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IAcKI

OFCOM to Regulate Social Media in the UK

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Posted · Original PosterOP

Sources:
https://www.bbc.co.uk/news/technology-51446665

https://www.telegraph.co.uk/politics/2020/02/11/social-media-sites-could-blocked-uk-ofcom-gets-job-policing/

https://www.independent.co.uk/life-style/gadgets-and-tech/news/ofcom-youtube-facebook-twitter-online-harms-regulation-law-a9330971.html

 

New powers will be given to the watchdog Ofcom to force social media firms to act over harmful content.

Until now, firms like Facebook, Tiktok, YouTube, Snapchat and Twitter have largely been self-regulating.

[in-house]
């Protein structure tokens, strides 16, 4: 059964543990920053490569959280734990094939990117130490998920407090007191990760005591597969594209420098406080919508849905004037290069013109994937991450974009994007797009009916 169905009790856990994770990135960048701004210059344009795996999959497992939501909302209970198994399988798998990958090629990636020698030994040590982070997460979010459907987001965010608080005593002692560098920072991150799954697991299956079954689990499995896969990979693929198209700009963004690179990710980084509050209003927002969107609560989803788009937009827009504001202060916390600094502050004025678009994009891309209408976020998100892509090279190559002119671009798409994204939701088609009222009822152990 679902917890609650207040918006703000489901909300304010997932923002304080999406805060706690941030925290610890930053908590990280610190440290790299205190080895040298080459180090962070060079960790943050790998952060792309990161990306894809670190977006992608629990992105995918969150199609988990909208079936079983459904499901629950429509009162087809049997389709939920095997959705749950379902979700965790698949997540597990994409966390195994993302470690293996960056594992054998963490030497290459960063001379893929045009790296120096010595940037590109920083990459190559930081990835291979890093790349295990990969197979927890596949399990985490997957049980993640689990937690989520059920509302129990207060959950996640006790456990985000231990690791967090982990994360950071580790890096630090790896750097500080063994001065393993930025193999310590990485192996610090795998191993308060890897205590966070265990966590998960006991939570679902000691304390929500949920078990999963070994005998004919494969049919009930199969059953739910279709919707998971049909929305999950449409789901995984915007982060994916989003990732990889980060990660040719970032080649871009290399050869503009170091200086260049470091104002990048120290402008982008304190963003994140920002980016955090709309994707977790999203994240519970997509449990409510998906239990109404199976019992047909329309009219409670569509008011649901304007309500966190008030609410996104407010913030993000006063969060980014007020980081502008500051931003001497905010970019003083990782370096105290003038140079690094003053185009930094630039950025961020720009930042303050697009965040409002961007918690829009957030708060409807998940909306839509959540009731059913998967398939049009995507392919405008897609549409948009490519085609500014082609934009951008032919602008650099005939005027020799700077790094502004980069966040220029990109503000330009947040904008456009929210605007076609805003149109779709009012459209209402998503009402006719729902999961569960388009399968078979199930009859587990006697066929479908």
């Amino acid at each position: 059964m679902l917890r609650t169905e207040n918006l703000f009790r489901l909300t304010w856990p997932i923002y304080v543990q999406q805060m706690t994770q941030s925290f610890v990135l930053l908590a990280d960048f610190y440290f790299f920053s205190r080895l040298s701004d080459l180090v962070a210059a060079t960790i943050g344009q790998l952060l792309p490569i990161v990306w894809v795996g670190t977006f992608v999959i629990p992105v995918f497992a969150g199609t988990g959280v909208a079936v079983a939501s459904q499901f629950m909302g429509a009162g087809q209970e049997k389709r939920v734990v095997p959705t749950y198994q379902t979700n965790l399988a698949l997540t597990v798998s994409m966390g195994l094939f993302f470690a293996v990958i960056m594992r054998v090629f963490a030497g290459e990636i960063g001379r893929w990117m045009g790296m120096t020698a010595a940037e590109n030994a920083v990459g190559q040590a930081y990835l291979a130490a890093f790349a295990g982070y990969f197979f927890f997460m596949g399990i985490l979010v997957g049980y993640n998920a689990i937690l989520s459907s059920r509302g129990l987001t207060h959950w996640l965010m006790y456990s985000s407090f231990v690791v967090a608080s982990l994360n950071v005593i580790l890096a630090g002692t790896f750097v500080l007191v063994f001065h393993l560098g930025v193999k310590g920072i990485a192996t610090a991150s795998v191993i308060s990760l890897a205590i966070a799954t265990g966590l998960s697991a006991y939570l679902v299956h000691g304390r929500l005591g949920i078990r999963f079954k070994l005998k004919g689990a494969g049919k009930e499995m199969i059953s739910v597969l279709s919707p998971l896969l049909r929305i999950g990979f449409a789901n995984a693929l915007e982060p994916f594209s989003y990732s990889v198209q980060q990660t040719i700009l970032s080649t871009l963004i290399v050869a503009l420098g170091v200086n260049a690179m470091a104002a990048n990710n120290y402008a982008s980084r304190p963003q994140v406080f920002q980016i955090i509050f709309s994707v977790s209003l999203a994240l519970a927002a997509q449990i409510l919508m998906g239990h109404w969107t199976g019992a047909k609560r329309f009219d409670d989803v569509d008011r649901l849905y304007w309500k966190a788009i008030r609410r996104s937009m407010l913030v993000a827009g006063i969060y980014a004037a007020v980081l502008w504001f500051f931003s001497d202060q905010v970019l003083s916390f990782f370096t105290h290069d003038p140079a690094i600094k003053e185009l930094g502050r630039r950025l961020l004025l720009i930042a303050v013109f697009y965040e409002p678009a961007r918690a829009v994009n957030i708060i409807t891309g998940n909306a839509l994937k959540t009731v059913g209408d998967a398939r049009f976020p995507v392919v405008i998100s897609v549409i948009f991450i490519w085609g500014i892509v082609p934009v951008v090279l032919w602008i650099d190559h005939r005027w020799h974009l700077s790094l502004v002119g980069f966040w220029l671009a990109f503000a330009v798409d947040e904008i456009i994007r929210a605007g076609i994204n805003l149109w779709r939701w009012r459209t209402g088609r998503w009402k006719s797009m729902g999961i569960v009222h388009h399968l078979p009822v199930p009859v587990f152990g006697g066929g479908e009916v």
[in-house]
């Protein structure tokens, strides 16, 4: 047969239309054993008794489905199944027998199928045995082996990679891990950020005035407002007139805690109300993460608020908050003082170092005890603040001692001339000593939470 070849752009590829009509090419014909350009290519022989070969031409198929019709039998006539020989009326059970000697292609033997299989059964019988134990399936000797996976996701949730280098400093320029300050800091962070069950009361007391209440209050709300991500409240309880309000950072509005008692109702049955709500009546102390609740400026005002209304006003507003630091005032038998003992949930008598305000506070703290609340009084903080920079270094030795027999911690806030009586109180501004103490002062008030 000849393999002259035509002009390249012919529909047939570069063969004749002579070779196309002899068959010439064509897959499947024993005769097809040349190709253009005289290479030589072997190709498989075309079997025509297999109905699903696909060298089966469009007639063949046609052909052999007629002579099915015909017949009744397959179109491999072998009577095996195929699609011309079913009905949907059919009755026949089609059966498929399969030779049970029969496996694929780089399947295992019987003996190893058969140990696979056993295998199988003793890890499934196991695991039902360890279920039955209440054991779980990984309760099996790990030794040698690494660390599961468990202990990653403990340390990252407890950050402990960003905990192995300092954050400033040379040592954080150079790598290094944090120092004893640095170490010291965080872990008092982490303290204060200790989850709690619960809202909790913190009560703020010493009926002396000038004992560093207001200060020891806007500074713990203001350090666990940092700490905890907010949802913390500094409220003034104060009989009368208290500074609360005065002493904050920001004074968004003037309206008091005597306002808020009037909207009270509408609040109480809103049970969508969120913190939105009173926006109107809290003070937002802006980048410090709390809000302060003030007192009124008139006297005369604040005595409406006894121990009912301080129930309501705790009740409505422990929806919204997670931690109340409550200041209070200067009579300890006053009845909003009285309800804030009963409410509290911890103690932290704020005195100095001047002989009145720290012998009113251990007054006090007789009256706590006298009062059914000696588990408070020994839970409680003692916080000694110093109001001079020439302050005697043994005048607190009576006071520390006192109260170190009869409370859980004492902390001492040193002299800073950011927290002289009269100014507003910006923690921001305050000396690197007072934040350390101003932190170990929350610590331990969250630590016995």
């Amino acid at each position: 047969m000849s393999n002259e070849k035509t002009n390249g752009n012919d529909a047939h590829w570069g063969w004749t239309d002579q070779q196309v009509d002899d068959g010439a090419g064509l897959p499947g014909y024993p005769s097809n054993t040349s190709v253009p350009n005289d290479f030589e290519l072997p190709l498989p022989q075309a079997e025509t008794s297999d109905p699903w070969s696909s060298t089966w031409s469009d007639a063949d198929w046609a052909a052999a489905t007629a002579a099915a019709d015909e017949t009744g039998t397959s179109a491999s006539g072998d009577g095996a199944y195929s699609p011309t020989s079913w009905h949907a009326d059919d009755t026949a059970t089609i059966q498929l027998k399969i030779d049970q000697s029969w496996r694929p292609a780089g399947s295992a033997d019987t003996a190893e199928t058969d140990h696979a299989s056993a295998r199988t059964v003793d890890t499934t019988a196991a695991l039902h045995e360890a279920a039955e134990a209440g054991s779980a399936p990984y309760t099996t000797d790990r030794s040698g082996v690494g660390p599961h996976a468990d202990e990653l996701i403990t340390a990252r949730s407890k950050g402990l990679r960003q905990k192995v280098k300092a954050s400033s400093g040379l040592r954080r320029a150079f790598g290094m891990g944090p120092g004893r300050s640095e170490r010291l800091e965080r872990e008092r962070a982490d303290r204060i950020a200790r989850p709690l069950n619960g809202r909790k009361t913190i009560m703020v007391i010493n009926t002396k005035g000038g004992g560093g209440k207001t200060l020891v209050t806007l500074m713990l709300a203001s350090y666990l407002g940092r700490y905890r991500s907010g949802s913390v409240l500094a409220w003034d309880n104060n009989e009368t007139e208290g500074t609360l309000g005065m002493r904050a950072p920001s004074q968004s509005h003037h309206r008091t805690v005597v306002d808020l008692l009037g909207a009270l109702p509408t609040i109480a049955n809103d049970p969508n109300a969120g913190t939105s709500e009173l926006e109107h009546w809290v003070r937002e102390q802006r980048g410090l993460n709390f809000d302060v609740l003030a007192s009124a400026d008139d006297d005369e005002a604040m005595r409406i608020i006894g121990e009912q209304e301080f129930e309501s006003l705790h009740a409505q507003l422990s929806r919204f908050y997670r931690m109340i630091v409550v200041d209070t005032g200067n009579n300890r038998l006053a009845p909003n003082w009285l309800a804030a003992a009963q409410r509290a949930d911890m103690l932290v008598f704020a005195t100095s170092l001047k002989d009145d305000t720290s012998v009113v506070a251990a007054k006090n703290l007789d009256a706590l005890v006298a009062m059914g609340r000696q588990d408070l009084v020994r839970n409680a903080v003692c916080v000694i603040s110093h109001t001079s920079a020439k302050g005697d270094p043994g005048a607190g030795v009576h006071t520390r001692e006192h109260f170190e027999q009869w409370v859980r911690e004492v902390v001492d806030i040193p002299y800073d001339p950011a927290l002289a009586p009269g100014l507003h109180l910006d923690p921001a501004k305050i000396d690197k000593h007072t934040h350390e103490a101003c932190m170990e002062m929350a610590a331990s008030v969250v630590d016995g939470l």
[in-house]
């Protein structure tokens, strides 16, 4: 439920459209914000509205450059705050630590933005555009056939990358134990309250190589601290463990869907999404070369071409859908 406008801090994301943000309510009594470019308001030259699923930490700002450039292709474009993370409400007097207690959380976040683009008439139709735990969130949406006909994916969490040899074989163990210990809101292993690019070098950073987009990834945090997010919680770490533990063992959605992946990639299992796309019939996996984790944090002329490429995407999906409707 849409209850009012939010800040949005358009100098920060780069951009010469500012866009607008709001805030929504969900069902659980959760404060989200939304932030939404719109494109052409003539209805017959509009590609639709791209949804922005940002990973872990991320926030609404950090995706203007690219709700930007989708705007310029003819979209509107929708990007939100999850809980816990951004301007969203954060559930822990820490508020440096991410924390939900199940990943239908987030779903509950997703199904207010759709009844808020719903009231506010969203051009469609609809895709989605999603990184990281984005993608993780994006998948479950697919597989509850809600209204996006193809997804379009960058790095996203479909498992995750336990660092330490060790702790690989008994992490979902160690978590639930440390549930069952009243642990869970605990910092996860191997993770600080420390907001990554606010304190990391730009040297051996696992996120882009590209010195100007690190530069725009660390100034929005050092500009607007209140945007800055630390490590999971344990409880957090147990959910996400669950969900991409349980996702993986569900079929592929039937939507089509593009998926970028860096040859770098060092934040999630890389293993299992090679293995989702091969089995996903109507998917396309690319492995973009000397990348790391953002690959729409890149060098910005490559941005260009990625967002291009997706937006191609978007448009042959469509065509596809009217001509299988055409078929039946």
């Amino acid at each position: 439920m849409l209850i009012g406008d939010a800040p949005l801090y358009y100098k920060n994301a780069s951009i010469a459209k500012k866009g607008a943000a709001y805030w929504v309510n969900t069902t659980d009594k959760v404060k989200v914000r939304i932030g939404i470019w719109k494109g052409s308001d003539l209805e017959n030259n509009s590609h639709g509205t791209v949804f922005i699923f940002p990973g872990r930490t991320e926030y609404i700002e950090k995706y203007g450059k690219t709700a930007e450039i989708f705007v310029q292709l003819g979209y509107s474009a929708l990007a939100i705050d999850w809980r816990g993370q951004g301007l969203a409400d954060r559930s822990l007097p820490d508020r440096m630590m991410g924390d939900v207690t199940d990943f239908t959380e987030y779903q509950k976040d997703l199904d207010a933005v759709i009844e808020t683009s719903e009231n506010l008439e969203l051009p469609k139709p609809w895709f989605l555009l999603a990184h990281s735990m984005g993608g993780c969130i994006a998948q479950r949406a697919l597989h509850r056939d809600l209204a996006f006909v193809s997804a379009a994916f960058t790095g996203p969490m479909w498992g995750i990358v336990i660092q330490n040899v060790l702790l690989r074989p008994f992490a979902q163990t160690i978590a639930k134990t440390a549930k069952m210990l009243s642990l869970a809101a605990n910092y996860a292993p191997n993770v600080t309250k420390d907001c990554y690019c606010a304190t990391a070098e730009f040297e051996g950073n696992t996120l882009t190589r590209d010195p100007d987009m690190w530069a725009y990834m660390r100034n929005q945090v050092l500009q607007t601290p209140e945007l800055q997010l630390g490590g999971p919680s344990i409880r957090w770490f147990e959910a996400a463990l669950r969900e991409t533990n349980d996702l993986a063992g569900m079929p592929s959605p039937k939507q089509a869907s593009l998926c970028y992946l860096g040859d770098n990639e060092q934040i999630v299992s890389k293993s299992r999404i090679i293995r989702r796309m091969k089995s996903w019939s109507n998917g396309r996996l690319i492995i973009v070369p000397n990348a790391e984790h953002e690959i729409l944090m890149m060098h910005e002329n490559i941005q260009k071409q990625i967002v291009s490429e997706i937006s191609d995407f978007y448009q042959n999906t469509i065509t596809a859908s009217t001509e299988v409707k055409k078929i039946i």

The companies have defended their own rules about taking down unacceptable content, but critics say independent rules are needed to keep people safe.

It is unclear what penalties Ofcom will be able to enforce to target violence, cyber-bullying and child abuse.

There have been widespread calls for social media firms to take more responsibility for their content, especially after the death of Molly Russell who took her own life after viewing graphic content on Instagram.

Later on Wednesday, the government will officially announce the new powers for Ofcom - which currently only regulates the media, not internet safety - as part of its plans for a new legal duty of care.

Ofcom will have the power to make tech firms responsible for protecting people from harmful content such as violence, terrorism, cyber-bullying and child abuse - and platforms will need to ensure that content is removed quickly.

They will also be expected to "minimise the risks" of it appearing at all.

 

Opinion: